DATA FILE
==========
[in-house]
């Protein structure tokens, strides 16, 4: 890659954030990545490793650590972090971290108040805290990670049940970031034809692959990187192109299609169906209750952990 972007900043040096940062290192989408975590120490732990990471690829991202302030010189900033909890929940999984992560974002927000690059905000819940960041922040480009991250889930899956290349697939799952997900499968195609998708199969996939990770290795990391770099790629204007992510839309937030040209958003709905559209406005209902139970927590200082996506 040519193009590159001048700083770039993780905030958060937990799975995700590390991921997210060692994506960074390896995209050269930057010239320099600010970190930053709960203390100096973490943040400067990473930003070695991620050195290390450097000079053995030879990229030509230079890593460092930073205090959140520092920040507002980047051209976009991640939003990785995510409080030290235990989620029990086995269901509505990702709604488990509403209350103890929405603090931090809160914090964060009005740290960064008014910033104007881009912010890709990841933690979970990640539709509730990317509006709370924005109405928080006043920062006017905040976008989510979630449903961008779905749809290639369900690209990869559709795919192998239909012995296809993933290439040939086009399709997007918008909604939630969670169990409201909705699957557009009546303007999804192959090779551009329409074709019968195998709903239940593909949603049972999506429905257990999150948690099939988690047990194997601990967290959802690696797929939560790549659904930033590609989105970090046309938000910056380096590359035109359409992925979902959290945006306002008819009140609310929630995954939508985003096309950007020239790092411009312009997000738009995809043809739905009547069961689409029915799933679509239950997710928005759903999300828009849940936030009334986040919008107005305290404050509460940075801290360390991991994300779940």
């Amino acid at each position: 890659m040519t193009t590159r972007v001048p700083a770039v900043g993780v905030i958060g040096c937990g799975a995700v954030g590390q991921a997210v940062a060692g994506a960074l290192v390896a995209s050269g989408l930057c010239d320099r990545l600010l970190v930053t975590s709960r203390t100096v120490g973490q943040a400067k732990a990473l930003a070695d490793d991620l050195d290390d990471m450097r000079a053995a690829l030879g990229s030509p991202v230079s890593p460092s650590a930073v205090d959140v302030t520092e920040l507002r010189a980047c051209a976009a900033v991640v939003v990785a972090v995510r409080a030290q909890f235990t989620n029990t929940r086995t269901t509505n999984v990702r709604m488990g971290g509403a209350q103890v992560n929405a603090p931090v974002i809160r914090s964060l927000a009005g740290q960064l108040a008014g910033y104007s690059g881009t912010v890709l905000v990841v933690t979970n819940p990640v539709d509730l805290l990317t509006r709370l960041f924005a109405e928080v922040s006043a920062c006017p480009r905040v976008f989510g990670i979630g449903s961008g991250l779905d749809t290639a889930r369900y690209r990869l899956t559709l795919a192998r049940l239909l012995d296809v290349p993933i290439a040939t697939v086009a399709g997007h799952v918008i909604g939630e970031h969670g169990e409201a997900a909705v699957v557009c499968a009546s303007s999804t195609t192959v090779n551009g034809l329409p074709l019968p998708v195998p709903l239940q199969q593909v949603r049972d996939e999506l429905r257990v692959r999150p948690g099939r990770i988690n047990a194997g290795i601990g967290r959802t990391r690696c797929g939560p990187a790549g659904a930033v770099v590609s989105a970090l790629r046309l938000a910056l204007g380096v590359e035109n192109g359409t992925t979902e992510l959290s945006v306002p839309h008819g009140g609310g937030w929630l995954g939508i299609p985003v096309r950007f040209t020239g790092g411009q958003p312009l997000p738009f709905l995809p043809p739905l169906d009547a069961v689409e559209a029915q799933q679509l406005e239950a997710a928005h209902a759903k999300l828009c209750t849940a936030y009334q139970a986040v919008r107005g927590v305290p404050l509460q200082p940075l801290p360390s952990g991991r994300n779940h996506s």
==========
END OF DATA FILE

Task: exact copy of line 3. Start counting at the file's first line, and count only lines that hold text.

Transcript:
């Amino acid at each position: 890659m040519t193009t590159r972007v001048p700083a770039v900043g993780v905030i958060g040096c937990g799975a995700v954030g590390q991921a997210v940062a060692g994506a960074l290192v390896a995209s050269g989408l930057c010239d320099r990545l600010l970190v930053t975590s709960r203390t100096v120490g973490q943040a400067k732990a990473l930003a070695d490793d991620l050195d290390d990471m450097r000079a053995a690829l030879g990229s030509p991202v230079s890593p460092s650590a930073v205090d959140v302030t520092e920040l507002r010189a980047c051209a976009a900033v991640v939003v990785a972090v995510r409080a030290q909890f235990t989620n029990t929940r086995t269901t509505n999984v990702r709604m488990g971290g509403a209350q103890v992560n929405a603090p931090v974002i809160r914090s964060l927000a009005g740290q960064l108040a008014g910033y104007s690059g881009t912010v890709l905000v990841v933690t979970n819940p990640v539709d509730l805290l990317t509006r709370l960041f924005a109405e928080v922040s006043a920062c006017p480009r905040v976008f989510g990670i979630g449903s961008g991250l779905d749809t290639a889930r369900y690209r990869l899956t559709l795919a192998r049940l239909l012995d296809v290349p993933i290439a040939t697939v086009a399709g997007h799952v918008i909604g939630e970031h969670g169990e409201a997900a909705v699957v557009c499968a009546s303007s999804t195609t192959v090779n551009g034809l329409p074709l019968p998708v195998p709903l239940q199969q593909v949603r049972d996939e999506l429905r257990v692959r999150p948690g099939r990770i988690n047990a194997g290795i601990g967290r959802t990391r690696c797929g939560p990187a790549g659904a930033v770099v590609s989105a970090l790629r046309l938000a910056l204007g380096v590359e035109n192109g359409t992925t979902e992510l959290s945006v306002p839309h008819g009140g609310g937030w929630l995954g939508i299609p985003v096309r950007f040209t020239g790092g411009q958003p312009l997000p738009f709905l995809p043809p739905l169906d009547a069961v689409e559209a029915q799933q679509l406005e239950a997710a928005h209902a759903k999300l828009c209750t849940a936030y009334q139970a986040v919008r107005g927590v305290p404050l509460q200082p940075l801290p360390s952990g991991r994300n779940h996506s």